In the face of U.S. bullying, Mexico may soften its stance on GMO ban
Published: December 9, 2022
Category: Market News, The Non-GMO Blog
Mexican President Andres Manuel López Obrador recently indicated that he may be softening his stance on a planned ban of GMO corn due to pressure from the U.S. government.
President López Obrador recently said that he’s considering allowing imports of GMO yellow corn for livestock feed. He acknowledged foreign pressure at a recent news conference.
“Yes, there is pressure from foreign companies, from foreign governments,” he said. “We are looking at yellow corn for animal feed.”
Eleven days earlier, President López Obrador had said: “There is now a supposed threat, whose veracity we will have to confirm, from a Republican senator who stated that if we do not buy yellow corn, Mexico would be sued or that the law on transgenics would be reviewed. Well, with all due respect, they cannot do that, for we are a free, sovereign country.”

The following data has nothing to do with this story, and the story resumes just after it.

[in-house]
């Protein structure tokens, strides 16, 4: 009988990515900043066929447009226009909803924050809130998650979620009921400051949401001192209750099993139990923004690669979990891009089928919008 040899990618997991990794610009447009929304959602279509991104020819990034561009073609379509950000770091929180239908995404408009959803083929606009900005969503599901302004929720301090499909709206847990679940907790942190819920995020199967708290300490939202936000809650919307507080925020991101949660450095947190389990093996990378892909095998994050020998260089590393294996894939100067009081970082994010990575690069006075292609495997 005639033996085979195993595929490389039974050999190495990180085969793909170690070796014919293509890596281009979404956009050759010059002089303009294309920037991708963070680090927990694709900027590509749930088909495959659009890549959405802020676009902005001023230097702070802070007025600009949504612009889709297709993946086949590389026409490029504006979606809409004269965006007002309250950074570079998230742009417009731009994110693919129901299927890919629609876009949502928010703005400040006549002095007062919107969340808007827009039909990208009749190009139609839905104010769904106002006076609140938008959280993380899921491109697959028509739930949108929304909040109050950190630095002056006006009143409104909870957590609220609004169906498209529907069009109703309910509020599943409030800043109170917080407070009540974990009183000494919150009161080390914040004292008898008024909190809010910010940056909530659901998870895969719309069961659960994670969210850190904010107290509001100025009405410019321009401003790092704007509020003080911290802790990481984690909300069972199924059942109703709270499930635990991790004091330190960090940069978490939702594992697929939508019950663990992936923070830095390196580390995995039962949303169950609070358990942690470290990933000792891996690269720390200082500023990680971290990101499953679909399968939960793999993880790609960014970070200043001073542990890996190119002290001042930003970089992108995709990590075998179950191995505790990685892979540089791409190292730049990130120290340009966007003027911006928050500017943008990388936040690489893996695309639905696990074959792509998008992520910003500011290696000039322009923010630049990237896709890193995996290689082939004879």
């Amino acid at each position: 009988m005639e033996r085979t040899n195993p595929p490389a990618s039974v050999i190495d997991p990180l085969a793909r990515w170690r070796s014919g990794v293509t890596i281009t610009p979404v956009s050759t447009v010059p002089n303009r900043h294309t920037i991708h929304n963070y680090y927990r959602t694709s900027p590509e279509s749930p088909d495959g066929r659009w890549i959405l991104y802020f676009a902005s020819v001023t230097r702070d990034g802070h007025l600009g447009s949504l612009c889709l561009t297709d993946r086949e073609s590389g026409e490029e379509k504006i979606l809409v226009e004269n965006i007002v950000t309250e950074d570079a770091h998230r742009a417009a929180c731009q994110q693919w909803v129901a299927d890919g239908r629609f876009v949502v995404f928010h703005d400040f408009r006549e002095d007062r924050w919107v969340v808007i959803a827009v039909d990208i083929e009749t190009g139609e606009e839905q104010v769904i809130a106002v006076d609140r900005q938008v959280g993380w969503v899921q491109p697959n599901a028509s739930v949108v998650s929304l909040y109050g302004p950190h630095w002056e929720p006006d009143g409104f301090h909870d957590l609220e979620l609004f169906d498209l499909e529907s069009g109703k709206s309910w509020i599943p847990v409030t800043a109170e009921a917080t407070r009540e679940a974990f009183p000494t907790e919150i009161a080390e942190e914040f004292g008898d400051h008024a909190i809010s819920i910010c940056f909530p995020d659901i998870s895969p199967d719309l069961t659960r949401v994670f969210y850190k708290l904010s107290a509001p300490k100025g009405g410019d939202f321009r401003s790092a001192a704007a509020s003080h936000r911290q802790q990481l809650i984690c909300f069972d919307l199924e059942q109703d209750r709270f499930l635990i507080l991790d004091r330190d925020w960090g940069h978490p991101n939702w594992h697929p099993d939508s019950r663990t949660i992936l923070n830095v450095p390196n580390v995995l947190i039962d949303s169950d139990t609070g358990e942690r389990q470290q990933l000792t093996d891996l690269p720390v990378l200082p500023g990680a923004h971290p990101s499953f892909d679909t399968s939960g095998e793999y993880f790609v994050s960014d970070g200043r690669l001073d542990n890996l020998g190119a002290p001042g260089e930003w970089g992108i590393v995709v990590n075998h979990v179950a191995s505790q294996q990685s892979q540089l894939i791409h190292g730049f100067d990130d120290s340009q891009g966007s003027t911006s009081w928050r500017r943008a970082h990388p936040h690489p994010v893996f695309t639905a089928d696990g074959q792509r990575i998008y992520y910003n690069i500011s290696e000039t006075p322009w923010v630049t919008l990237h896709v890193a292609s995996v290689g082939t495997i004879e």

President López Obrador is referring to a letter written by Iowa senators Joni Ernst and Chuck Grassley to the U.S. Trade Representative Katherine Tai. The letter arrogantly describes President Lopez Obrador’s 2020 decree banning imports of GMO corn into Mexico as a “non-starter.” The letter also paints a dire picture of the impact on U.S. farmers if the ban is initiated. However, some U.S. farmers and grain suppliers said they could easily supply Mexico’s demand for non-GMO corn.
In December 2020, President Lopez Obrador issued a decree calling for bans on controversial glyphosate herbicide and imports of GMO corn in the country by January 31, 2024.
Vice Agriculture Minister Victor Suárez said the main reasons for Mexico’s bans are growing concerns about the safety of glyphosate and GMO contamination threats to Mexico’s staple and sacred crop—corn.
Source: Bloomberg Law
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Organic & Non-GMO Insights December 2022